My father got me an acoustic guitar when I was 12. He wanted me to learn it so I could jam with my banduria-playing sister who was a soloist in her elementary school band. He got his barber to sit with me every Saturday morning to teach me the basic chord patterns to songs my sister practiced at home like "Malagueña" and "O Sole Mio."
Two Christmases later, my parents gave me a copy of Jingle Chordbook, a magazine that featured the lyrics of hit songs with accompanying guitar chords. It was supposed to expand my repertoire but to this day, I have memorized only the basic chords to The Beatles' "Let It Be" and the Dave Clark Five's "Hurtin' Inside."
My first Jingle magazine eventually made the rounds of our neighborhood in San Pablo City and my teen buddies ended up playing the guitar better than me while singing the latest hits of the day.
I was not alone. A new documentary titled "Jingle Lang ang Pahina" pays tribute to a generation of youth, especially musicians, who has been influenced by Jingle Chordbook magazine, which first came out in 1970. The film features interviews with the family that ran the magazine, selected editors, staff and contributors, and Pinoy musicians like The Jerks' Chicoy Pura and Sampaguita guitarist Gary Perez.
Music at the dawn of OPM
The film's director Chuck Escasa said that he conceptualized the Jingle interviews to form pieces of a puzzle that when put together would provide a profile of the Pinoy youth during the 1970s, the Martial Law years. He wanted the present generation to understand better the music and culture of the youth at the dawn of OPM.
In between the interviews, shots of a woman NPA guerilla going about her daily chore, a labor strike in a factory and a street demonstration provided context.
The docu opens with the Juan de la Cruz Band's "Langit," sounding now like proto-doom metal. It closes, just before the credits roll, with "Betamax," Sandwich's homage to '70s Pinoy pop culture with a refrain that goes: "Sa Jingle magazine natutong mag-gitara/ Sinifra ang mga kanta sa cassette at plaka."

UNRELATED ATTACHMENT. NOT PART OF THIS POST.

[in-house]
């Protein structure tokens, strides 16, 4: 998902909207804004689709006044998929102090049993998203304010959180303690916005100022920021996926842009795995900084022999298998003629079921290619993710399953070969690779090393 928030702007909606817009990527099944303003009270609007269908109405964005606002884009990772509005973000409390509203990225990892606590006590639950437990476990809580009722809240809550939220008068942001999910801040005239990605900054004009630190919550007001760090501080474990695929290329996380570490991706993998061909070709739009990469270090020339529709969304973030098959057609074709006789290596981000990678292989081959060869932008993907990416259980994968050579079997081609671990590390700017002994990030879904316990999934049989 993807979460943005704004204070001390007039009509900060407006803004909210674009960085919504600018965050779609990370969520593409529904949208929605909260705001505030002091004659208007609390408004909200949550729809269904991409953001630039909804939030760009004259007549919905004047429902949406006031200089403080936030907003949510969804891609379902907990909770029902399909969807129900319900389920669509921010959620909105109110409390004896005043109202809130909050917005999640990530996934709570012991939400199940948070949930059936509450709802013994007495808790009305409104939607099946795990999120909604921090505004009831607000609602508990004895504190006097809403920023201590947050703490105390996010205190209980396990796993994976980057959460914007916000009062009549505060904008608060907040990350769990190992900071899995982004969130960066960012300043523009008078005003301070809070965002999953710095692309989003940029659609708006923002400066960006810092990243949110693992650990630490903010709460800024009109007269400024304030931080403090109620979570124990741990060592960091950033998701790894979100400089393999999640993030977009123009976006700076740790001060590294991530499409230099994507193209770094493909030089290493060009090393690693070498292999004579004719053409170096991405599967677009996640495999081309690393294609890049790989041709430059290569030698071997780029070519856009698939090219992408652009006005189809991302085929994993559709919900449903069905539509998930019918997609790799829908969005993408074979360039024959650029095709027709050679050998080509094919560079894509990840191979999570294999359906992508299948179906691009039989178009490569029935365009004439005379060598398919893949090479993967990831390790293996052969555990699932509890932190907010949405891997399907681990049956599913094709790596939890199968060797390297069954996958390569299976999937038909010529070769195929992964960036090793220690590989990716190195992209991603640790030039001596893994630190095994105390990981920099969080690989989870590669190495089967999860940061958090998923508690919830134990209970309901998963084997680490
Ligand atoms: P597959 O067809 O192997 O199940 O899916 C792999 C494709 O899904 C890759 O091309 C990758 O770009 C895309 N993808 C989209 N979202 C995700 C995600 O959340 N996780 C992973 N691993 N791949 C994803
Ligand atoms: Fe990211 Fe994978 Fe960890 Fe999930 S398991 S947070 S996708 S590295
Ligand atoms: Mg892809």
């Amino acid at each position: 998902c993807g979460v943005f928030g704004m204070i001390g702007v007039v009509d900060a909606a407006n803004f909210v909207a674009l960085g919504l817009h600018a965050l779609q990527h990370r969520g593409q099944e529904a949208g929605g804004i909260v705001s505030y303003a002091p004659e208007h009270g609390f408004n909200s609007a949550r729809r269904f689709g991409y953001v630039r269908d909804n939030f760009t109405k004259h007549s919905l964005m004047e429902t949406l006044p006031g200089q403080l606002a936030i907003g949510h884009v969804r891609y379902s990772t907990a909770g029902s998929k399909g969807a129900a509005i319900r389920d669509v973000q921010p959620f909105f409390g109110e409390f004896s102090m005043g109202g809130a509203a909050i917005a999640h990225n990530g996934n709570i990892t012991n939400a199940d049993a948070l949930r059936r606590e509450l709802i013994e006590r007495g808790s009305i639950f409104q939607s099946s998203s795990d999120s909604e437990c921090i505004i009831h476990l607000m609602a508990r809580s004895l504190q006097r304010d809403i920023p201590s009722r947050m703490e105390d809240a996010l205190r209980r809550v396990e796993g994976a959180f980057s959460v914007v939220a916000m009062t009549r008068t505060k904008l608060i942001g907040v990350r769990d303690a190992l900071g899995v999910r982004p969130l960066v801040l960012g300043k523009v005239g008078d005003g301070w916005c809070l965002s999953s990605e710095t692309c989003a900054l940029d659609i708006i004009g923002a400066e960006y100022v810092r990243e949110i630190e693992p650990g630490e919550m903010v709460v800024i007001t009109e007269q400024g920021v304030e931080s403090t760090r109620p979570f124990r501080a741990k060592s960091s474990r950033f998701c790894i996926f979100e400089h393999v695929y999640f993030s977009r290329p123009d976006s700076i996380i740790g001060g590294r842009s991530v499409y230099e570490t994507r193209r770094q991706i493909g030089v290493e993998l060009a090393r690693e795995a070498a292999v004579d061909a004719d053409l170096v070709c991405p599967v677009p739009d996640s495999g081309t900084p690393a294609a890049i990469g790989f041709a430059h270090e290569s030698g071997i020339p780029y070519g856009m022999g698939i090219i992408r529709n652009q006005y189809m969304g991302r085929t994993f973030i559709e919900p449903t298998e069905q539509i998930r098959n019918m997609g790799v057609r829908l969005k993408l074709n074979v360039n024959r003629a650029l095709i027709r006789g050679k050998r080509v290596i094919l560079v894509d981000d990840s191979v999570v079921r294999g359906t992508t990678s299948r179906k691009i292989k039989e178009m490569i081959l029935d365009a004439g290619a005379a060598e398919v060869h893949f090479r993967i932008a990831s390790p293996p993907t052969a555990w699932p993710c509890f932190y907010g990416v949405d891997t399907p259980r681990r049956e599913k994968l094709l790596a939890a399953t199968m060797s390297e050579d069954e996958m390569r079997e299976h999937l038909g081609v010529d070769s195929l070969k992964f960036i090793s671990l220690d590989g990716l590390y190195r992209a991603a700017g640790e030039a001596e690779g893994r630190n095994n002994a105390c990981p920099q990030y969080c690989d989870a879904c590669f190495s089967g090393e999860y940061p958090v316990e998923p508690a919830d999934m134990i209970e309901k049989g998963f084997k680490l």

How Jingle influenced musicians
Musicians talked about how Jingle magazine became a resource that fueled their ambitions. Raimund Marasigan of Sandwich remembered taking a 30-minute ride to San Pablo City or to Lucena to buy his copy of the magazine.
The editors reflected on the significance of Jingle being a pocket of rebellion amidst the widespread repression during the martial law years—predating the "mosquito press" that emerged after Ninoy Aquino's assassination in the 1980s.
The cartoons of Rox Lee, Romy Buen, Dengcoy Miel and Ludwig Ilio captured in three panels the temper of the times, if not the irreverent flip on Ferdinand Marcos's New Society.
I knew these things first-hand because I was part of the magazine between November 1978 to mid-1985.
Scoops and rumored lawsuits
My first assignment was a concert review of Banyuhay ni Heber and Coritha in Lucena. I braved a brewing storm to go to the concert and stood inside the bus all the way home to San Pablo City.
Over the years, I wrote the first stories about the Jerks, Urban Bandits, Deep Purple's Ian Gillan, and Scoprions, among others.
I heard rumors of a lawsuit because something I wrote allegedly impugned the integrity of an artist I had spent a Sunday afternoon with.
Jingle Magazine gave me the chance to write and I quote from the film, "napakalaya (unrestricted), without boundaries." Honestly, I didn't feel that way then. I just wrote how I felt.
I also had good editors and shared bylines with celebrated poets Ricky de Ungria and Eric Gamalinda. I felt challenged (intuitively) to live up to a certain standard.
People liked my writing. But I had my detractors, one of whom turned out to be a super young and super pissed Francis Brew, now a fellow-Yahoo! Philippines OMG! blogger and noted musician. He or another kindred spirit advised me, in a letter that was published, to "clean my ears with hydrochloric acid" after I had slammed the album "Moving Pictures" by the prog rock band Rush.
Nerd by day, rock journalist at night
Like many of those who wrote for Jingle, I began as a fan. I was a technical writer with a degree in engineering at my day job, and hanging out in unlikely places with rock and roll types in my off-hours.
Joey de Leon wrote a humor column, even back then. Songwriter Joey Ayala was notorious for his masturbation poem. Celebrated indie filmmaker Lav Diaz contributed to the Poetry page. Advertising hotshot David Guerrero ("It's more fun in the Philippines" campaign for the Tourism department) wrote snarky record reviews. And Pulitzer Prize-nominated photojournalist Romy Gacad submitted dramatic rock concert photos of Joey Smith, Sampaguita, and others.
Even today, what began in Jingle all those years ago lives on in this blog.
'Jingle Lang ang Pahina,' funded by the Film Development Council of the Philippines, competed at the first Sineng Pambansa National Film Festival in Davao City. It will be shown in selected SM cinemas nationwide.